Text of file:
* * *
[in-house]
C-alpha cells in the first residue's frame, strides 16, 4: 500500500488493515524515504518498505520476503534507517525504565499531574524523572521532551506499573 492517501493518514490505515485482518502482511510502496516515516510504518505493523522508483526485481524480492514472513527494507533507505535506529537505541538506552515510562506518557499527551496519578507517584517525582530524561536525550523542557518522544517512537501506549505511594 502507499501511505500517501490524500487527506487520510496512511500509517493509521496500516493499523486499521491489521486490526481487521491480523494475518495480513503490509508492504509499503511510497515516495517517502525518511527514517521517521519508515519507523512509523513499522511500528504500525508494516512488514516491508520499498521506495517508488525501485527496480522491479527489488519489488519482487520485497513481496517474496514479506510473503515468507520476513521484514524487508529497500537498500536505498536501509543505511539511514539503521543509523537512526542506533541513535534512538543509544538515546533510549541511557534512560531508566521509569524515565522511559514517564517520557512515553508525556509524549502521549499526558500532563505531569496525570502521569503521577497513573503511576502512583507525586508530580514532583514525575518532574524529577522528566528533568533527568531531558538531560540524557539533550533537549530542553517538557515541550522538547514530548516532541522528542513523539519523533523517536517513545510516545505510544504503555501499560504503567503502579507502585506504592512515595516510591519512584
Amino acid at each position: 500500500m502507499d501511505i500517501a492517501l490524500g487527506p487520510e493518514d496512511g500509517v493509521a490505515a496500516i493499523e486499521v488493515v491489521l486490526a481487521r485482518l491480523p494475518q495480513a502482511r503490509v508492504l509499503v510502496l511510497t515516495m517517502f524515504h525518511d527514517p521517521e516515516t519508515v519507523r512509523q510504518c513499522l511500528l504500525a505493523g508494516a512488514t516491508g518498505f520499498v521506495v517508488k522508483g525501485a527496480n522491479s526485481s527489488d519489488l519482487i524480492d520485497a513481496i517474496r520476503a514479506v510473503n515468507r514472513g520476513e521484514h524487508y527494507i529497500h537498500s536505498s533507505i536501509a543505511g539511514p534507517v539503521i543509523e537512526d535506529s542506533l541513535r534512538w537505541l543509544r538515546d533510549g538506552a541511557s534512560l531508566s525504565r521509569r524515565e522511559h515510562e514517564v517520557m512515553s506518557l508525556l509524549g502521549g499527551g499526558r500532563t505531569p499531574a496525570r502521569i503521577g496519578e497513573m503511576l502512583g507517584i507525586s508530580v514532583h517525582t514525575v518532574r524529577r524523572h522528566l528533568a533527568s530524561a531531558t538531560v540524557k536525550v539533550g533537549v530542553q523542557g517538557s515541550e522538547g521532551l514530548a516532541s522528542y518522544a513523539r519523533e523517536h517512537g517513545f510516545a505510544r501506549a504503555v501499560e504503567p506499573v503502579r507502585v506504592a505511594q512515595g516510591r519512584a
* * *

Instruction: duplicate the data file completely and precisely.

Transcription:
[in-house]
C-alpha cells in the first residue's frame, strides 16, 4: 500500500488493515524515504518498505520476503534507517525504565499531574524523572521532551506499573 492517501493518514490505515485482518502482511510502496516515516510504518505493523522508483526485481524480492514472513527494507533507505535506529537505541538506552515510562506518557499527551496519578507517584517525582530524561536525550523542557518522544517512537501506549505511594 502507499501511505500517501490524500487527506487520510496512511500509517493509521496500516493499523486499521491489521486490526481487521491480523494475518495480513503490509508492504509499503511510497515516495517517502525518511527514517521517521519508515519507523512509523513499522511500528504500525508494516512488514516491508520499498521506495517508488525501485527496480522491479527489488519489488519482487520485497513481496517474496514479506510473503515468507520476513521484514524487508529497500537498500536505498536501509543505511539511514539503521543509523537512526542506533541513535534512538543509544538515546533510549541511557534512560531508566521509569524515565522511559514517564517520557512515553508525556509524549502521549499526558500532563505531569496525570502521569503521577497513573503511576502512583507525586508530580514532583514525575518532574524529577522528566528533568533527568531531558538531560540524557539533550533537549530542553517538557515541550522538547514530548516532541522528542513523539519523533523517536517513545510516545505510544504503555501499560504503567503502579507502585506504592512515595516510591519512584
Amino acid at each position: 500500500m502507499d501511505i500517501a492517501l490524500g487527506p487520510e493518514d496512511g500509517v493509521a490505515a496500516i493499523e486499521v488493515v491489521l486490526a481487521r485482518l491480523p494475518q495480513a502482511r503490509v508492504l509499503v510502496l511510497t515516495m517517502f524515504h525518511d527514517p521517521e516515516t519508515v519507523r512509523q510504518c513499522l511500528l504500525a505493523g508494516a512488514t516491508g518498505f520499498v521506495v517508488k522508483g525501485a527496480n522491479s526485481s527489488d519489488l519482487i524480492d520485497a513481496i517474496r520476503a514479506v510473503n515468507r514472513g520476513e521484514h524487508y527494507i529497500h537498500s536505498s533507505i536501509a543505511g539511514p534507517v539503521i543509523e537512526d535506529s542506533l541513535r534512538w537505541l543509544r538515546d533510549g538506552a541511557s534512560l531508566s525504565r521509569r524515565e522511559h515510562e514517564v517520557m512515553s506518557l508525556l509524549g502521549g499527551g499526558r500532563t505531569p499531574a496525570r502521569i503521577g496519578e497513573m503511576l502512583g507517584i507525586s508530580v514532583h517525582t514525575v518532574r524529577r524523572h522528566l528533568a533527568s530524561a531531558t538531560v540524557k536525550v539533550g533537549v530542553q523542557g517538557s515541550e522538547g521532551l514530548a516532541s522528542y518522544a513523539r519523533e523517536h517512537g517513545f510516545a505510544r501506549a504503555v501499560e504503567p506499573v503502579r507502585v506504592a505511594q512515595g516510591r519512584a